‡ If the GPIO pin is configured as an output, these bits can be written to. If the pin is configured as an input, these bits are read from.
§ If the DIR bit is 0, the GPIO pin functions as an input. For a value of 1, the pin is configured as an output.
NOTE: GPIO pins IOPD2 to IOPD7 are dedicated I/O pins in ’F243. These pins are not available in the ’F241.
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25
TMS320F243, TMS320F241
DSP CONTROLLERS
SPRS064B – DECEMBER 1997 – REVISED FEBRUARY 1999
digital I/O control registers
Table 9 lists the registers available in the digital I/O module. As with other ’F243/’F241 peripherals, the registers
are memory-mapped to the data space.
Table 9. Addresses of Digital I/O Control Registers
ADDRESS
REGISTER
NAME
7090h
OCRA
I/O mux control register A
7092h
OCRB
I/O mux control register B
I/O port A data and direction register
7098h
PADATDIR
709Ah
PBDATDIR
I/O port B data and direction register
709Ch
PCDATDIR
I/O port C data and direction register
709Eh
PDDATDIR
I/O port D data and direction register
device reset and interrupts
The TMS320x24x software-programmable interrupt structure supports flexible on-chip and external interrupt
configurations to meet real-time interrupt-driven application requirements. The ’F243/’F241 recognizes three
types of interrupt sources:
D
Reset (hardware- or software-initiated) is unarbitrated by the CPU and takes immediate priority over any
other executing functions. All maskable interrupts are disabled until the reset service routine enables them.
The ’F243/’F241 devices have two sources of reset: an external reset pin and a watchdog timer timeout
(reset).
D
D
26
Hardware-generated interrupts are requested by external pins or by on-chip peripherals. There are two
types:
–
External interrupts are generated by one of four external pins corresponding to the interrupts XINT1,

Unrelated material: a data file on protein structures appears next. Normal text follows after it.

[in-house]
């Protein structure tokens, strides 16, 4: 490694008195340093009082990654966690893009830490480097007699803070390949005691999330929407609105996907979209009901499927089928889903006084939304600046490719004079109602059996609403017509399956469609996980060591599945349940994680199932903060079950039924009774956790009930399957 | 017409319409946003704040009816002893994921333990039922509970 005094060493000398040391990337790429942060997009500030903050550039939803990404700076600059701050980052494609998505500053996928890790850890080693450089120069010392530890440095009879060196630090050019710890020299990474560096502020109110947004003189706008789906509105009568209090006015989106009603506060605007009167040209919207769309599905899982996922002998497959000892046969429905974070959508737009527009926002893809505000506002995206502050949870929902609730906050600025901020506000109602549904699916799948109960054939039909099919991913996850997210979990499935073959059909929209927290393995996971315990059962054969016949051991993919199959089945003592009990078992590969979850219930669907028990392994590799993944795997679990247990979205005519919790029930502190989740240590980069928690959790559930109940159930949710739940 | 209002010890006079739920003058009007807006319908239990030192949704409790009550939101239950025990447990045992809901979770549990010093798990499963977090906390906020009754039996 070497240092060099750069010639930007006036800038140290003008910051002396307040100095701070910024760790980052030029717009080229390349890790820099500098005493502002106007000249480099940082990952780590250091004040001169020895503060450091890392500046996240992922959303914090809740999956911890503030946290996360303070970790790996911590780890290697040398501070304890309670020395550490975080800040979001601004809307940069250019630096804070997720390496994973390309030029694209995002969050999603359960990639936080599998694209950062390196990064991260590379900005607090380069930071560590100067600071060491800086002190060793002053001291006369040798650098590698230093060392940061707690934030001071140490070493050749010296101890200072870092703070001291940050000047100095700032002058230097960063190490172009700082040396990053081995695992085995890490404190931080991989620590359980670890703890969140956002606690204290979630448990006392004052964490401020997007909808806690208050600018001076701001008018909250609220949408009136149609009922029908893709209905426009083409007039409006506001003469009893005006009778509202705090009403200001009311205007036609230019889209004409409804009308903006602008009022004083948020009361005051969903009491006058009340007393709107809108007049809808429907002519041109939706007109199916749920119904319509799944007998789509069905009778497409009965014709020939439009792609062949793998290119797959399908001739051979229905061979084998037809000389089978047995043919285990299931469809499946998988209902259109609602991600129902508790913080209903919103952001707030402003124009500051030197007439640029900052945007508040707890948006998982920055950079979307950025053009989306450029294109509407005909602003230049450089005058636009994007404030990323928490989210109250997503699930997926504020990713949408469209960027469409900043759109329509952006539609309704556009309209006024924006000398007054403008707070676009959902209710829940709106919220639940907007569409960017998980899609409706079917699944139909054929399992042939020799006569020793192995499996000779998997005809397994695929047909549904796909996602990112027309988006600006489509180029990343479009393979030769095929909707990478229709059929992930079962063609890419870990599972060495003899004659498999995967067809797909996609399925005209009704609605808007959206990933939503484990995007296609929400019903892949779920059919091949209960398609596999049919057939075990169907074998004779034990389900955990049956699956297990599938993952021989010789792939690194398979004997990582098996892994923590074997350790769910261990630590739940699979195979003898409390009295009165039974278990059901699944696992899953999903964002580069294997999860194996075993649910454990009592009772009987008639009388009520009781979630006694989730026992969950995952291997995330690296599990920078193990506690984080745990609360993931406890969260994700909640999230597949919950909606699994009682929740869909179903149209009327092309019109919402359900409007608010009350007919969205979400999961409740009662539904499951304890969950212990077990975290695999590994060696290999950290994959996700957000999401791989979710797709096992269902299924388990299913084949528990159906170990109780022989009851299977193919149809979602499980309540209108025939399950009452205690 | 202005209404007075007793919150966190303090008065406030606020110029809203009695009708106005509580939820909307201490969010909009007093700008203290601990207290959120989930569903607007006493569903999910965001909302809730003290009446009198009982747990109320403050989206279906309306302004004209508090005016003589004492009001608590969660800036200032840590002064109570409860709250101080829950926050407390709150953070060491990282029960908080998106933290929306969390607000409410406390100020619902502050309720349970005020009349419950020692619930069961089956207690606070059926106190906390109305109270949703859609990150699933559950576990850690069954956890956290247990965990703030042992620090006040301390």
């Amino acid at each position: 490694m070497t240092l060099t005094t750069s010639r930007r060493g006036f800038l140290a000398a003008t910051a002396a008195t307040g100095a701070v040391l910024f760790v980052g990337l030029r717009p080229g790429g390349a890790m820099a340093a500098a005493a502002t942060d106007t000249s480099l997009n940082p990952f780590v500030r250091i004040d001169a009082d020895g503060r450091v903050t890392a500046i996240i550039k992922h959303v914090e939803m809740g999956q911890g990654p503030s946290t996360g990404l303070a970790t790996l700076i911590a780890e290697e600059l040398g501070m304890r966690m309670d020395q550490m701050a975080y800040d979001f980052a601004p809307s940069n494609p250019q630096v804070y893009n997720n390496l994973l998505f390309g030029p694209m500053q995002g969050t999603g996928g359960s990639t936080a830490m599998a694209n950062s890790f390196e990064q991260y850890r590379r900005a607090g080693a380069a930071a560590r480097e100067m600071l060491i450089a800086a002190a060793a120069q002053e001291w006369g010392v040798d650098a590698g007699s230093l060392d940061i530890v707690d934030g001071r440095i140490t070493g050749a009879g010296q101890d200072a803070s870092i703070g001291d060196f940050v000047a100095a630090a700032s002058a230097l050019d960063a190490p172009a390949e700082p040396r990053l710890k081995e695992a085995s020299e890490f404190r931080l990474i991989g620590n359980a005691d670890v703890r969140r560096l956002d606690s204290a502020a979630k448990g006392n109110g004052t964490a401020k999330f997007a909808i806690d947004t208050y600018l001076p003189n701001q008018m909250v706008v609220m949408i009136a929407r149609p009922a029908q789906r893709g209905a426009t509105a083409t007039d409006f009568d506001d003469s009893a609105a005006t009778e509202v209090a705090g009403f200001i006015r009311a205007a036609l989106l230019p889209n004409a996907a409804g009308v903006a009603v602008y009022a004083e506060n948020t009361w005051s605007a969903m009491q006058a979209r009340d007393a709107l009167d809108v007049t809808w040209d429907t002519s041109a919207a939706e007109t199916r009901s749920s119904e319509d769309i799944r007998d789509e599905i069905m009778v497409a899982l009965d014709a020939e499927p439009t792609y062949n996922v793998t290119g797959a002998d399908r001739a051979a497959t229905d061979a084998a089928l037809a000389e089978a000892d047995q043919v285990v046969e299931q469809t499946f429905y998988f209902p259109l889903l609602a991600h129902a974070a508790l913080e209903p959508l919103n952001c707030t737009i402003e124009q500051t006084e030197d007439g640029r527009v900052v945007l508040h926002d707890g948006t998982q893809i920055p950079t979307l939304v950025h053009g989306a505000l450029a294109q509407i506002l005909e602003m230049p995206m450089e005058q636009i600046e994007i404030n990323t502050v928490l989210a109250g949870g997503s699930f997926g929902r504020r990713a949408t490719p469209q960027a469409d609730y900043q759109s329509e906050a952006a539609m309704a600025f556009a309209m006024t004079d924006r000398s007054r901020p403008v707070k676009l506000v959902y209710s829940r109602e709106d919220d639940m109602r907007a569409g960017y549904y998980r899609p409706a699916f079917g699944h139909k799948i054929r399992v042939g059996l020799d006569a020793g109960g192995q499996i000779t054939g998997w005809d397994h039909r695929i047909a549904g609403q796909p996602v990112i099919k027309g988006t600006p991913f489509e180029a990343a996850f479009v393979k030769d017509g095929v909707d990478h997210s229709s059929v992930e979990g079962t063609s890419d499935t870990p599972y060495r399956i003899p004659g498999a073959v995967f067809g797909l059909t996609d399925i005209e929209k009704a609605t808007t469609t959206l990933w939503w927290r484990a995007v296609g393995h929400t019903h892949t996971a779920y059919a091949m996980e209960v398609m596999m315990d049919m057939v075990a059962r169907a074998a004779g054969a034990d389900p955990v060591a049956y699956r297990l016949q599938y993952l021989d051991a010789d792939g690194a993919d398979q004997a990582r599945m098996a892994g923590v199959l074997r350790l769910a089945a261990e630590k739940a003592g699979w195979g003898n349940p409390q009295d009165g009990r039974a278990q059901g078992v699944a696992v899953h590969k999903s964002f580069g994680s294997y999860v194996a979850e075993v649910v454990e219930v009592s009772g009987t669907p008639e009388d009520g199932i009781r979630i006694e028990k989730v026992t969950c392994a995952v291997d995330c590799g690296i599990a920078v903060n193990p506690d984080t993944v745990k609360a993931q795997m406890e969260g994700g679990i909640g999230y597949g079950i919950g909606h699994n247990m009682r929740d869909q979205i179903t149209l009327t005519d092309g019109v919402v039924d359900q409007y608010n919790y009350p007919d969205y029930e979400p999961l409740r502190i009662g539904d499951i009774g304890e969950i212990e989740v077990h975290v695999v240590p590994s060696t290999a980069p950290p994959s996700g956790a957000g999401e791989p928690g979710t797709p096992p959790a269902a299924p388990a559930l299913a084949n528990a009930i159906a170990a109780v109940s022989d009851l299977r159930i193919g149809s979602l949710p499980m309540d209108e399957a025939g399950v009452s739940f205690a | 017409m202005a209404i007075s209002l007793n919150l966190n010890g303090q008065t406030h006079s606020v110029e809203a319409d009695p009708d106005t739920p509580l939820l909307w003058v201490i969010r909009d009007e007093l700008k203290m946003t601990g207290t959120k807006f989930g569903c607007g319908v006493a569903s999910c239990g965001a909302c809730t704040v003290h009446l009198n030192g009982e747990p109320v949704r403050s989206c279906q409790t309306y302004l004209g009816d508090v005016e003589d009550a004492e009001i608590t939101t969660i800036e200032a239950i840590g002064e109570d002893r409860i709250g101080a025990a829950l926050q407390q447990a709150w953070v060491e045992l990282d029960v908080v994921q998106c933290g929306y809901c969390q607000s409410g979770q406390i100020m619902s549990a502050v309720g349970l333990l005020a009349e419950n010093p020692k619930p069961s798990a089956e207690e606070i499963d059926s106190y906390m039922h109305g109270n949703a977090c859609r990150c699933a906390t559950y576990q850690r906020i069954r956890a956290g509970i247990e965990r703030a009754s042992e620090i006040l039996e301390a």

XINT2, PDPINT, and NMI. The first three can be masked both by dedicated enable bits and by the CPU’s
interrupt mask register (IMR), which can mask each maskable interrupt line at the DSP core. NMI, which
is not maskable, takes priority over peripheral interrupts and software-generated interrupts. It can be
locked out only by an already executing NMI or a reset.
–
Peripheral interrupts are initiated internally by these on-chip peripheral modules: the event manager,
SPI, SCI, WD, CAN, and ADC. They can be masked both by enable bits for each event in each peripheral
and by the CPU’s IMR, which can mask each maskable interrupt line at the DSP core.
Software-generated interrupts for the ’F243/’F241 devices include:
–
The INTR instruction. This instruction allows initialization of any ’F243/’F241 interrupt with software. Its
operand indicates the interrupt vector location to which the CPU branches. This instruction globally
disables maskable interrupts (sets the INTM bit to 1).
–
The NMI instruction. This instruction forces a branch to interrupt vector location 24h, the same location
used for the nonmaskable hardware interrupt NMI. NMI can be initiated by driving the NMI pin low or by
executing an NMI instruction. This instruction globally disables maskable interrupts.
–
The TRAP instruction. This instruction forces the CPU to branch to interrupt vector location 22h. The
TRAP instruction does not disable maskable interrupts (INTM is not set to 1); therefore, when the CPU
branches to the interrupt service routine, that routine can be interrupted by the maskable hardware
interrupts.
–
An emulator trap. This interrupt can be generated with either an INTR instruction or a TRAP instruction.
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reset
The reset operation ensures an orderly startup sequence for the device. There are two possible causes of a
reset, as shown in Figure 5.
Reset
Signal
Watchdog Timer Reset
External Reset (RS) Pin Active
System Reset
Figure 5. Reset Signals
The two possible reset signals are generated as follows:
D
D
Watchdog timer reset. A watchdog-timer-generated reset occurs if the watchdog timer overflows or an
improper value is written to either the watchdog key register or the watchdog control register. (Note that
when the device is powered on, the watchdog timer is automatically active.) The watchdog timer reset is
reflected on the external RS pin also.
Reset pin active. To generate an external reset pulse on the RS pin, a low-level pulse duration of at least
one CPUCLK cycle is necessary to ensure that the device recognizes the reset signal.
Once watchdog reset is activated, the external RS pin is driven (active) low for a minimum of eight CPUCLK